Abuse is a form of maltreatment of a child. Somebody may abuse or neglect a child by inflicting harm, or by failing to act to prevent harm. Children may be abused in a family or in an institutional or community setting by those known to them or, more rarely, by others. Abuse can take place wholly online, or technology may be used to facilitate offline abuse. Children may be abused by an adult or adults, or another child or children.
The government's statutory guidance for England, Working together to safeguard children, states that sexual abuse:
'Involves forcing or enticing a child or young person to take part in sexual activities, not necessarily involving a high level of violence, whether or not the child is aware of what is happening. The activities may involve physical contact, including assault by penetration (for example, rape or oral sex) or non-penetrative acts such as masturbation, kissing, rubbing and touching outside of clothing.
They may also include non-contact activities, such as involving children in looking at, or in the production of, sexual images, watching sexual activities, encouraging children to behave in sexually inappropriate ways, or grooming a child in preparation for abuse.
Sexual abuse can take place online, and technology can be used to facilitate offline abuse. Sexual abuse is not solely perpetrated by adult males. Women can also commit acts of sexual abuse, as can other children.'
Child sexual exploitation also forms part of the wider problem of child sexual abuse and is also damaging to children.
There are often no clear physical signs that a child is being sexually abused. Changes to the way a child behaves can indicate a possible trauma and there are several factors which may indicate child sexual abuse including sudden emotional or behavioural changes.
It is difficult to estimate the level of child sexual abuse as many instances go unreported but an NSPCC study (Radford et al, 2011) found that nearly a quarter of young adults (24.1%) had experienced sexual abuse by an adult or by a peer during childhood.
Perpetrators of sexual abuse are from any ethnicity and more likely to be a male who is known to the child or their family rather than a stranger but there is some discussion as to whether abuse by females is under-reported. Reported victims are more likely to be female but again there is discussion about whether there is more stigma for a boy to report abuse. Victims can be of any age and ethnicity.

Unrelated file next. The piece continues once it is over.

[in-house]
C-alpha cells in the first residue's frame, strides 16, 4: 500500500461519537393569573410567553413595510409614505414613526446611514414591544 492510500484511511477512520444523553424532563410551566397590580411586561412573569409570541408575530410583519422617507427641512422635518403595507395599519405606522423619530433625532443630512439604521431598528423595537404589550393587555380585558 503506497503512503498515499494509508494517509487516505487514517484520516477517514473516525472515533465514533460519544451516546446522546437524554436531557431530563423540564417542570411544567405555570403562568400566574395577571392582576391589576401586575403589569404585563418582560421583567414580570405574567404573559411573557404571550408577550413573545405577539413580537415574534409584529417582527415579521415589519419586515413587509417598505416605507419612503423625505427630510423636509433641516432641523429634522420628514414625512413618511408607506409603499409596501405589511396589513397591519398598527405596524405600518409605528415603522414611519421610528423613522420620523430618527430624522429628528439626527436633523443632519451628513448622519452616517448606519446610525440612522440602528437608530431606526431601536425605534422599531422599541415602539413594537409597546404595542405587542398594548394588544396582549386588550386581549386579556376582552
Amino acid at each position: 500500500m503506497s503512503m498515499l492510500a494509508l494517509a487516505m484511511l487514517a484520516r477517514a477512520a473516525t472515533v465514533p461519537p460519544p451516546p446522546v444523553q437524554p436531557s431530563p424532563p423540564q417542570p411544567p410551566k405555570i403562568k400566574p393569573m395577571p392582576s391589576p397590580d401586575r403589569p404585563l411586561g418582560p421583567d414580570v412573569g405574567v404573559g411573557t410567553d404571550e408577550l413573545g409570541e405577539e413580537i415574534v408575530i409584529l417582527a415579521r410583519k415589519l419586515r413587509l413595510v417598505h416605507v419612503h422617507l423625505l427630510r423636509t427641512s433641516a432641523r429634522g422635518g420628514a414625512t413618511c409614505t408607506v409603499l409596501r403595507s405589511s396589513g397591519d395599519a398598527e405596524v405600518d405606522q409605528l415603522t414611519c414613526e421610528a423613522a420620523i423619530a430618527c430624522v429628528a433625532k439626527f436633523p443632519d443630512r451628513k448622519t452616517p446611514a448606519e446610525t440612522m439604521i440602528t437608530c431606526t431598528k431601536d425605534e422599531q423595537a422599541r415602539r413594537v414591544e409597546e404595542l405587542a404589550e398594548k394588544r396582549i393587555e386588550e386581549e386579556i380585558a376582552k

Other forms of abuse, especially previous sexual abuse or a disrupted home life can make a child more susceptible to sexual abuse. Some abusers target children who are neglected by their parents or children who are isolated. Disabled children can be particularly vulnerable to sexual abuse because of e.g. their increased dependency on others for their care, their level of understanding, social isolation, their ability to communicate and whether they are believed.
Children can also be at risk when using the internet inappropriately e.g.social media, chat rooms and web forums However, with the right checks in place, the internet has also brought huge benefits for children.
The impact of sexual abuse, especially if never reported, or if children do not get support to recover, includes a range of physical, psychological and emotional problems including sexually transmitted disease, pregnancy, depression, eating disorders, post-traumatic stress, self-blame, self-harm and suicide. It can lead to confused ideas about appropriate relationships and behaviour.
In order to make a disclosure a child has to find someone they can trust and who they feel safe telling. The abuser can exert control over their victim by persuading the child that they will not be believed, that the abuse is their fault or a fear of what their abuser may do if the child tells. Providing a safe space for a child to talk can be key to preventing further abuse.
SCSP fact sheets:
SCSP policy and guidance:
Other relevant information can be found on this website here: Information and resources or in the index on the left side of this page.
If you are concerned about a child or young person, follow this link: Referring a safeguarding concern to Children’s Social Care